There is a common misconception in the world that all agreements must be written in order to be valid and enforceable. However, oral agreements, or even behavior suggesting an agreement of the parties can be and are enforced. For instance, written partnership agreements are generally not required. Many states have adopted the Uniform Partnership Act or UPA. A partnership may exist whenever two people decide to go into business together and start operating as a business.
Because a partnership can be formed so easily, business agreements often include a clause similar to this: “This agreement is not intended to create, nor shall it be construed to be, a joint venture, association, partnership, or other form of business relationship. Neither party shall have, nor hold itself out as having, any right or power of authority to assume, create, or incur any expenses, liability, or obligation on behalf of the other party.”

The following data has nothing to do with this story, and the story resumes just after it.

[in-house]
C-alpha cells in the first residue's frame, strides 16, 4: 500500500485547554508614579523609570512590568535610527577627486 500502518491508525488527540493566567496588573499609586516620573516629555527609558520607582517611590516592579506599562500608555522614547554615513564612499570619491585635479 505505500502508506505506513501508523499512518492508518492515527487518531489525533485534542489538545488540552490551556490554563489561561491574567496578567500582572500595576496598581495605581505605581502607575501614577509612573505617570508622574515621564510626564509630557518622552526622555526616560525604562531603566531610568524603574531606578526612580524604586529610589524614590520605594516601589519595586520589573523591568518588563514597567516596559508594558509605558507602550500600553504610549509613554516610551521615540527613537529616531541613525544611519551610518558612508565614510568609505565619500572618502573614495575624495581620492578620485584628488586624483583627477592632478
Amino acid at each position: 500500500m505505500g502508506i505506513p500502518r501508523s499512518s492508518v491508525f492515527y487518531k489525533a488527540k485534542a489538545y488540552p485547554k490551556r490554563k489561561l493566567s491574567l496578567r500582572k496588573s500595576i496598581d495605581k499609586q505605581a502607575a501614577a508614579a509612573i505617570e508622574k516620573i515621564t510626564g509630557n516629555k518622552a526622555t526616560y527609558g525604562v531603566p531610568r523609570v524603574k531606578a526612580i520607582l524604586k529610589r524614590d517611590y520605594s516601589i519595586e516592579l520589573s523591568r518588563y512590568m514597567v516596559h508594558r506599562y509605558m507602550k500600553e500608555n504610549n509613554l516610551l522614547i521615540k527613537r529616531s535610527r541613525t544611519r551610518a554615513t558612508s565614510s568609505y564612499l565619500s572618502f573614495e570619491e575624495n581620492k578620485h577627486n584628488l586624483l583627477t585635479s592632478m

Lawyers include this legal jargon because partnerships are regularly created without written documentation. So what is the advantage of having a written agreement? The most obvious answer is that by putting it in writing, you can always read what was agreed upon and it can resolve many disputes. I think you would be surprised by the misunderstandings that arise, even among the best and most amicable business partners. Written agreements can generally resolve issues quickly and efficiently and get the parties back to business. Without a written agreement to refer to, parties may harbor negative feelings and resentment that hinder the business operation. It is easier to protect your business and your business relationships if all terms agreed to are well thought out and in writing for everyone to refer to as issues arise.